Top 10 Imaginary Girlfriend Songs
One would think the whole point of being a rock star would be to avoid needing imaginary girlfriends or boyfriends. But judging from the stories artists like the Who and the Rolling Stones tell in the following songs, that's not true.
In early 2013, we learned that Manti Te'o, a star linebacker for Notre Dame, was the victim of a catfishing scheme centered around a fake girlfriend who had reportedly died early in the football season, but had, in fact, never existed. Although he denied knowing about the hoax, he eventually admitted that he lied about having met her so that people wouldn't think it was weird that he was in a relationship with someone whom he had only chatted with online.
Since then, Te'o has gone on to a successful professional career, spending four years with the San Diego Chargers, then moving on to the New Orleans Saints. But regardless of what he achieves on the football field, he'll forever be associated with the plight of the fictitious Lennay Kekua, so here's a list of 10 Imaginary Girlfriend Songs that proves even the most famous musicians remember what it was like to have to daydream about having a better romantic life.
From: 'Begin Here' (1965)
Now, to be fair, the protagonist in this story has indeed found himself a real life, flesh and blood woman. The only problem is that she's not emotionally available to him when he needs her. If this song wasn't written in the '60s we'd assume smartphones were involved.
From: 'Crime of the Century' (1974)
This song warns quite clearly of the dangers one invites by spending too much time daydreaming about how they'd like things to be instead of, you know, making them happen. The main focus seems to be on other kinds of life accomplishments, but we propose that the message translates pretty nicely to someone with an imaginary girlfriend.
From: 'The Birds, The Bees & The Monkees' (1968)
Look out! We've got our second real girlfriend alert -- a wife, even. But it seems quite possible that she's gonna be nothing more than a memory if this guy doesn't help start accomplishing some of the big things they imagined for their future.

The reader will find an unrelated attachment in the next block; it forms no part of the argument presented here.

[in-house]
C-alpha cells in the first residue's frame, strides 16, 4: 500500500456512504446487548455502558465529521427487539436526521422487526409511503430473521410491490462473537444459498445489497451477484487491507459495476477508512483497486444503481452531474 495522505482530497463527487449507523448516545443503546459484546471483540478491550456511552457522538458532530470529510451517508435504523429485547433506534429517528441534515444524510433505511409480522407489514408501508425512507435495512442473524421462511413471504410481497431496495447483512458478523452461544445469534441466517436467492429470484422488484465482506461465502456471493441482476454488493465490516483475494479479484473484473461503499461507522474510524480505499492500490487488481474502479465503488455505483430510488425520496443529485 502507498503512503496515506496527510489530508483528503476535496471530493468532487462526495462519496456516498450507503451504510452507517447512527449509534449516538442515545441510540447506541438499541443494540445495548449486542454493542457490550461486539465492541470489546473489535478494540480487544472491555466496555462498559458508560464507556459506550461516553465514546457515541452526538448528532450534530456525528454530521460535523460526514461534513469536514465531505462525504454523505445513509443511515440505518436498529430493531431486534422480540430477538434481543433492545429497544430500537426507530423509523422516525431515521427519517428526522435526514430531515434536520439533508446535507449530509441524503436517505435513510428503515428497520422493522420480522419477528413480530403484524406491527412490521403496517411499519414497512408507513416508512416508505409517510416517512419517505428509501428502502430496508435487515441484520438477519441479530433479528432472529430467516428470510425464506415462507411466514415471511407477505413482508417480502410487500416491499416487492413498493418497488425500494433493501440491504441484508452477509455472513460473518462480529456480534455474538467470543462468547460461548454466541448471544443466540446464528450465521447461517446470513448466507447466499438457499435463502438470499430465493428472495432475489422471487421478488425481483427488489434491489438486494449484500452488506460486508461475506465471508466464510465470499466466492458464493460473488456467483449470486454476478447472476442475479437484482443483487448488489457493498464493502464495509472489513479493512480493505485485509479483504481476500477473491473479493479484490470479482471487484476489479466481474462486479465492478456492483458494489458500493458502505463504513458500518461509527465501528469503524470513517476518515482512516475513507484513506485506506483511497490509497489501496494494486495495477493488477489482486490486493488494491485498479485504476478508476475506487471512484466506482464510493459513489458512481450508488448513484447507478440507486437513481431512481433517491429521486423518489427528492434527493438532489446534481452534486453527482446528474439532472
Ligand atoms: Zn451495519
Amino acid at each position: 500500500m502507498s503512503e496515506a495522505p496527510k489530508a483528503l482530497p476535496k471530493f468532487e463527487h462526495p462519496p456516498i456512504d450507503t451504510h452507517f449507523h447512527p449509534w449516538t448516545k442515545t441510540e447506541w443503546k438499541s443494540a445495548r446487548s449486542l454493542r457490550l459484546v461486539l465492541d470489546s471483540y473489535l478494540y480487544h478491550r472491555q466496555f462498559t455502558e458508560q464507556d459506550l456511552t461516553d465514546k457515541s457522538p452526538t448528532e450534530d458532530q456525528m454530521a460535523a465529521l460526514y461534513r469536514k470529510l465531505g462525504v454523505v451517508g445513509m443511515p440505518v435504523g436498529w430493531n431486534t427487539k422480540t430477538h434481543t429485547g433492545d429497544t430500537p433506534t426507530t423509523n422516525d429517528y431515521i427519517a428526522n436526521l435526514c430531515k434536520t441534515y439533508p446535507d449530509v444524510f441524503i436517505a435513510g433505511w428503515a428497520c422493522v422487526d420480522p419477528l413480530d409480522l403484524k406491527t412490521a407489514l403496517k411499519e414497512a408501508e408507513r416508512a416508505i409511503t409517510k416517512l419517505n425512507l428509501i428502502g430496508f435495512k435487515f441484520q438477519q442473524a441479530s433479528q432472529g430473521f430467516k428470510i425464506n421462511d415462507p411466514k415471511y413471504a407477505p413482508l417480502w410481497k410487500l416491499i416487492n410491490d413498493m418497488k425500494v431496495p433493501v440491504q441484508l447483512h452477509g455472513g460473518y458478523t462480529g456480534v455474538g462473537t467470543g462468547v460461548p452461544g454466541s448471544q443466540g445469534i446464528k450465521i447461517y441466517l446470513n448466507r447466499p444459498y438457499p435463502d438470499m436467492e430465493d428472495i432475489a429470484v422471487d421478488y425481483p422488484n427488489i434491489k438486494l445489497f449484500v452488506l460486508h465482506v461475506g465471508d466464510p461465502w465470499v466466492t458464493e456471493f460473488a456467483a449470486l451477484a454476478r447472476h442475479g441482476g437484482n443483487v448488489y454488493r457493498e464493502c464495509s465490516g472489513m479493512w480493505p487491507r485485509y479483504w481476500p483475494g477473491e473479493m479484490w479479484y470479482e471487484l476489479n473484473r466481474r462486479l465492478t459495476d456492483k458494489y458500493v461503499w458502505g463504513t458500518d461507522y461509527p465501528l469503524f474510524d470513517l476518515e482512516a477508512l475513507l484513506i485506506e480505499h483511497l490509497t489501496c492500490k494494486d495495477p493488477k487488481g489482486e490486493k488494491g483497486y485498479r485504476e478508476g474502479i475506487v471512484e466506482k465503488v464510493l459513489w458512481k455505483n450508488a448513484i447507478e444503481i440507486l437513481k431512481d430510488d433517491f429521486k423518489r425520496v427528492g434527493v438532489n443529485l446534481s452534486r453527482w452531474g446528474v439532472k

From: 'Rock and Roll Over' (1976)
OK, you need to switch the gender to make this song fit our imaginary girlfriend list, but the concept's there. And oh how the ladies fall at Gene Simmons' feet, eh? This poor woman can't help herself from imagining him as her boyfriend when she gets under the covers each night.
From: 'Champagne Jam' (1978)
It's important to present both sides to any issue, and Southern rockers Atlanta Rhythm Section are here to stick up for those with imaginary girlfriends on this smooth, seductive little groover. After all, imaginary lovers never turn you down, and are always around whenever and wherever you need them. Fair points all around!
From: 'Running on Empty' (1977)
Who knew Mr. "Lives in the Balance" could be such a cut-up? Jackson Browne sings a humorous ode to self-pleasure in the extremely flimsy disguise of a love song to "Rosie," who wears his ring and makes sure he's never alone even when the drummer steals his intended date for the night.
From: 'Outlandos d'Amour' (1978)
For the majority of its short time on your radio, this is just an extremely catchy (and yes, unbelievably repetitive) request for romantic commitment. But once the creepy poetry section comes in, it becomes quite clear that sweet "Sally" is in fact an rubber toy: "Experience something different / With our new imported toy / She's loving, warm, inflatable / And a guarantee of joy!"
"So let me get this straight..." said the Child Protective Services officer. "Your son was having trouble sleeping, so you gave him an old pinup photo to uhh, shall we say relax with. Then he fell in love with this imaginary girlfriend and spends all his time dreaming that they lived together? Yeah, we're gonna need you to come with us, sir..."
From 'Some Girls' (1978)
Now, there's letting your imagination run away with you, and then there's what Mick Jagger (covering the Tempations) does here. Each morning he sees the girl of his dreams pass by his window, and launches himself into a series of escalating daydreams that winds up with the two of them married and raising a family of four together. Pssst! You're a rich rock star, just go introduce yourself, dude.
From 'The Dream Weaver' (1975)
Let's face it, if the guys who have imaginary girlfriends formed their own country -- online, we're assuming -- "Dream Weaver" would be their national anthem. The entire song is about jacking into some sort of romantic Matrix each night, where a magical companion helps you "cross the highways of fantasy" and "forget today's pain." And with that, we have reached the morning light; time to go pick up the wife. Honest.